Another 100 degree day! Crazy me has the air conditioning off, the windows open and the ceiling fan on high speed. I think it’s my way of communing with the folks I’m writing about because heaven knows it was HOT in A’Lelia Walker’s un-air conditioned 136th Street townhouse this time of year in 1915. And she did NOT like the heat!
A few days ago while writing a chapter about A’LW’s friends, I came across a reference to someone named Ringgold. Couldn’t help but think of artist and quilter, Faith Ringgold, whose quilt “The Sunflowers Quilting Bee at Arles,” has long been one of my favorite pieces of artwork with my great-great-grandmother–and A’Lelia Walker’s mother– Madam C. J. Walker.
The abundance of sunflowers made me think of a letter Walker had written to her attorney, F. B. Ransom, in 1918 a few months after she had moved into her Irvington-on-Hudson, New York mansion, Villa Lewaro, and about how excited she was to have enough land to have a garden.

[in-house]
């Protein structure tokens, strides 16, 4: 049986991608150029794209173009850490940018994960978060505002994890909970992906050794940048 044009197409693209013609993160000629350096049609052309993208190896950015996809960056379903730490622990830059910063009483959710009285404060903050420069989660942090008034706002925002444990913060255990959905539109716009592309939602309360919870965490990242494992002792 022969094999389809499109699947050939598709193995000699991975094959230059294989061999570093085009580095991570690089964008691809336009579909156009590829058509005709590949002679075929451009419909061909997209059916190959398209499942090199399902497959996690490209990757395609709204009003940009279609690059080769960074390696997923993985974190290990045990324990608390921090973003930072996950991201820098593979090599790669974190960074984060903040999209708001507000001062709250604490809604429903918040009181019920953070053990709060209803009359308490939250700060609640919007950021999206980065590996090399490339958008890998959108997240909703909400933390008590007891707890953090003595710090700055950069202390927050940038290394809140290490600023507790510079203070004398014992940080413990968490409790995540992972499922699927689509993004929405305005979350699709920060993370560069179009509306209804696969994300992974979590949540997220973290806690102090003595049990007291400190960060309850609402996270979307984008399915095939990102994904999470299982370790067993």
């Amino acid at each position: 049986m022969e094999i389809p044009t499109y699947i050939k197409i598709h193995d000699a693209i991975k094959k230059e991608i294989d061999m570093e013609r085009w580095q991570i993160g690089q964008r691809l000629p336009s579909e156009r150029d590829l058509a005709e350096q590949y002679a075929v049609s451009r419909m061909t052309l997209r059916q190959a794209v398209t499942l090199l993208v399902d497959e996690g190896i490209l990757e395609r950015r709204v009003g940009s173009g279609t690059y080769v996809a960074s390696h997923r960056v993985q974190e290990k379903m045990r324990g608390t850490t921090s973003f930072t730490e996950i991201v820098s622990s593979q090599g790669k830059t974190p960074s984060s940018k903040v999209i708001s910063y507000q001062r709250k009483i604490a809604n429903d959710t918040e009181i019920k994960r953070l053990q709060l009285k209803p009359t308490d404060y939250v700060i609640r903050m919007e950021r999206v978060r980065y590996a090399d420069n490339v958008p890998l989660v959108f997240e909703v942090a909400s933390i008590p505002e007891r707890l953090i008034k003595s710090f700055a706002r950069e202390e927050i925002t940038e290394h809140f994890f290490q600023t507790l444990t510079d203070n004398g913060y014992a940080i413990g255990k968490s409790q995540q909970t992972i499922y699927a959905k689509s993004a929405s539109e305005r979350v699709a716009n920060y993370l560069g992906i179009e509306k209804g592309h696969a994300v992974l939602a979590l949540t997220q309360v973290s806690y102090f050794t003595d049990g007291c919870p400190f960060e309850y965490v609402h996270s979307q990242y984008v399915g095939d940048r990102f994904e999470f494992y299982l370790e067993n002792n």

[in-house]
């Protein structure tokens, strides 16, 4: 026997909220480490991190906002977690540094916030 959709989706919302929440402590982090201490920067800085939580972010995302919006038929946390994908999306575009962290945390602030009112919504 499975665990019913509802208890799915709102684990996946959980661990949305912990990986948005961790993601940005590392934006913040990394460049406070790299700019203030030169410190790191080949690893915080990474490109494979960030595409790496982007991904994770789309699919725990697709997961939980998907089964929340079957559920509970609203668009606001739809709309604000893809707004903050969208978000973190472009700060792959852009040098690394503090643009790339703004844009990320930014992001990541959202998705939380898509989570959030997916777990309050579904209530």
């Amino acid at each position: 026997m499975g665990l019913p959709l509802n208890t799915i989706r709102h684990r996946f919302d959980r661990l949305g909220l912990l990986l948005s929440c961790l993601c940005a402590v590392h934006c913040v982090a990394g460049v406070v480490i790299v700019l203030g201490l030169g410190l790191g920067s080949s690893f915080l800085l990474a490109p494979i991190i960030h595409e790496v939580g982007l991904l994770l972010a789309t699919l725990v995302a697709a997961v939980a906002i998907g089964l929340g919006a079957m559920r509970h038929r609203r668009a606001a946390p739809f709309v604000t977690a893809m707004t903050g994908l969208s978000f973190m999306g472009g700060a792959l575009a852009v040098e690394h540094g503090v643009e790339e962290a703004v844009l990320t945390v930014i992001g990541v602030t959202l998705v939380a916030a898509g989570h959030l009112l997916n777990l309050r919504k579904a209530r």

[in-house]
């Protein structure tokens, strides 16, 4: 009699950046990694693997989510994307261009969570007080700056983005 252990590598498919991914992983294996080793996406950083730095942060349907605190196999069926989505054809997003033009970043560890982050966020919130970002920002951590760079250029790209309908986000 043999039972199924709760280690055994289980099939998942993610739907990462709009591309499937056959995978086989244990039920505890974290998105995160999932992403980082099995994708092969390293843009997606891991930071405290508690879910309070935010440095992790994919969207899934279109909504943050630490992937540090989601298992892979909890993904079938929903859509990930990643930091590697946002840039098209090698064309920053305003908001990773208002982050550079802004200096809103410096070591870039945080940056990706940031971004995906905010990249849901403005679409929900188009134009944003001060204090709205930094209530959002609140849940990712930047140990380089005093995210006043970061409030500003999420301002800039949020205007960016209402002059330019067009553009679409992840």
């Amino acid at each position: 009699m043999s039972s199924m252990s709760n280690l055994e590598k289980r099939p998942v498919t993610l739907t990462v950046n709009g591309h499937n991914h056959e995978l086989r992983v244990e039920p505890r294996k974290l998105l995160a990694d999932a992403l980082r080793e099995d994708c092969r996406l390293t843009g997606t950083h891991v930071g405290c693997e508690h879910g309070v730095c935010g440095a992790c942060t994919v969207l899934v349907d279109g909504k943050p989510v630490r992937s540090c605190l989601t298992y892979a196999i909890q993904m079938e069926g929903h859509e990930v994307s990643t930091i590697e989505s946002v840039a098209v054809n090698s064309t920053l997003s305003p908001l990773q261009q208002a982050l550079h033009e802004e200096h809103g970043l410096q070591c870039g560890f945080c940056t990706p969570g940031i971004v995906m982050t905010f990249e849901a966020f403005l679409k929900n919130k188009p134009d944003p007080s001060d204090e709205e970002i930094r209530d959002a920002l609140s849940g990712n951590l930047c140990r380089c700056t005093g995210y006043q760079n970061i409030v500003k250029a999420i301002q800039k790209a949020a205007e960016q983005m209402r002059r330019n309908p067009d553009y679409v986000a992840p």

Here’s an excerpt from page 236 of my book, On Her Own Ground: The Life and Times of Madam C. J. Walker:
By mid-August [Madam Walker] was “busy as a bee” tending her backyard garden. “Every morning at six o’clock I am at work…pulling weeds, gathering berries, vegetables, etc. We are putting up fruit and vegetables by the wholesale,” she wrote F. B. Ransom, her attorney. “Tell Nettie she should see me know–am all dressed up in woman-alls, the feminine for overalls, and I am a full-fledged ‘farmerette.’
Also check out my other blog post about my search to find a connection between A’Lelia Walker and possible members of the Ringgold family at our Madam Walker and A’Lelia Walker Family Archives blog.